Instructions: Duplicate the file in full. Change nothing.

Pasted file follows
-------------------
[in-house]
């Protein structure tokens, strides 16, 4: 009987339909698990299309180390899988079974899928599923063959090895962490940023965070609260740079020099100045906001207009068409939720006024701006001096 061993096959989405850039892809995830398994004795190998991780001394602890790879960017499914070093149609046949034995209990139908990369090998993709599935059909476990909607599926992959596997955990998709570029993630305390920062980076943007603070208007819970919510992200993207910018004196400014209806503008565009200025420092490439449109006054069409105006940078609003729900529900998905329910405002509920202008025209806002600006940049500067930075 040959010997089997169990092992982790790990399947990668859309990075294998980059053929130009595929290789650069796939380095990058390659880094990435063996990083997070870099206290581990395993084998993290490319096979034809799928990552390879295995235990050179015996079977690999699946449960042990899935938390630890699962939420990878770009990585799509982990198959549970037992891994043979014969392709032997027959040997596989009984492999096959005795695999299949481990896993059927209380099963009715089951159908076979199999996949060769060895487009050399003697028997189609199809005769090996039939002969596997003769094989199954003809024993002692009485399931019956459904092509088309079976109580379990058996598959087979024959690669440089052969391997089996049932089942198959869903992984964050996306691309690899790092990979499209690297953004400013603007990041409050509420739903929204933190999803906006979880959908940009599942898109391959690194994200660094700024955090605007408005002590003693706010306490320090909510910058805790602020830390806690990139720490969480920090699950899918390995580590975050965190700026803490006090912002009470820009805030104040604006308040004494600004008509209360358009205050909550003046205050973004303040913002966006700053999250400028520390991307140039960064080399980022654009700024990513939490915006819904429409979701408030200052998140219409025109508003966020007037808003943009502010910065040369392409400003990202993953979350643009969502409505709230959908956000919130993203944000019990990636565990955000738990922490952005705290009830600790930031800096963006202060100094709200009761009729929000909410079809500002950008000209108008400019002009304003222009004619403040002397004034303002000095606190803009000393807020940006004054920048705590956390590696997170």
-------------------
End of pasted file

[in-house]
């Protein structure tokens, strides 16, 4: 009987339909698990299309180390899988079974899928599923063959090895962490940023965070609260740079020099100045906001207009068409939720006024701006001096 061993096959989405850039892809995830398994004795190998991780001394602890790879960017499914070093149609046949034995209990139908990369090998993709599935059909476990909607599926992959596997955990998709570029993630305390920062980076943007603070208007819970919510992200993207910018004196400014209806503008565009200025420092490439449109006054069409105006940078609003729900529900998905329910405002509920202008025209806002600006940049500067930075 040959010997089997169990092992982790790990399947990668859309990075294998980059053929130009595929290789650069796939380095990058390659880094990435063996990083997070870099206290581990395993084998993290490319096979034809799928990552390879295995235990050179015996079977690999699946449960042990899935938390630890699962939420990878770009990585799509982990198959549970037992891994043979014969392709032997027959040997596989009984492999096959005795695999299949481990896993059927209380099963009715089951159908076979199999996949060769060895487009050399003697028997189609199809005769090996039939002969596997003769094989199954003809024993002692009485399931019956459904092509088309079976109580379990058996598959087979024959690669440089052969391997089996049932089942198959869903992984964050996306691309690899790092990979499209690297953004400013603007990041409050509420739903929204933190999803906006979880959908940009599942898109391959690194994200660094700024955090605007408005002590003693706010306490320090909510910058805790602020830390806690990139720490969480920090699950899918390995580590975050965190700026803490006090912002009470820009805030104040604006308040004494600004008509209360358009205050909550003046205050973004303040913002966006700053999250400028520390991307140039960064080399980022654009700024990513939490915006819904429409979701408030200052998140219409025109508003966020007037808003943009502010910065040369392409400003990202993953979350643009969502409505709230959908956000919130993203944000019990990636565990955000738990922490952005705290009830600790930031800096963006202060100094709200009761009729929000909410079809500002950008000209108008400019002009304003222009004619403040002397004034303002000095606190803009000393807020940006004054920048705590956390590696997170």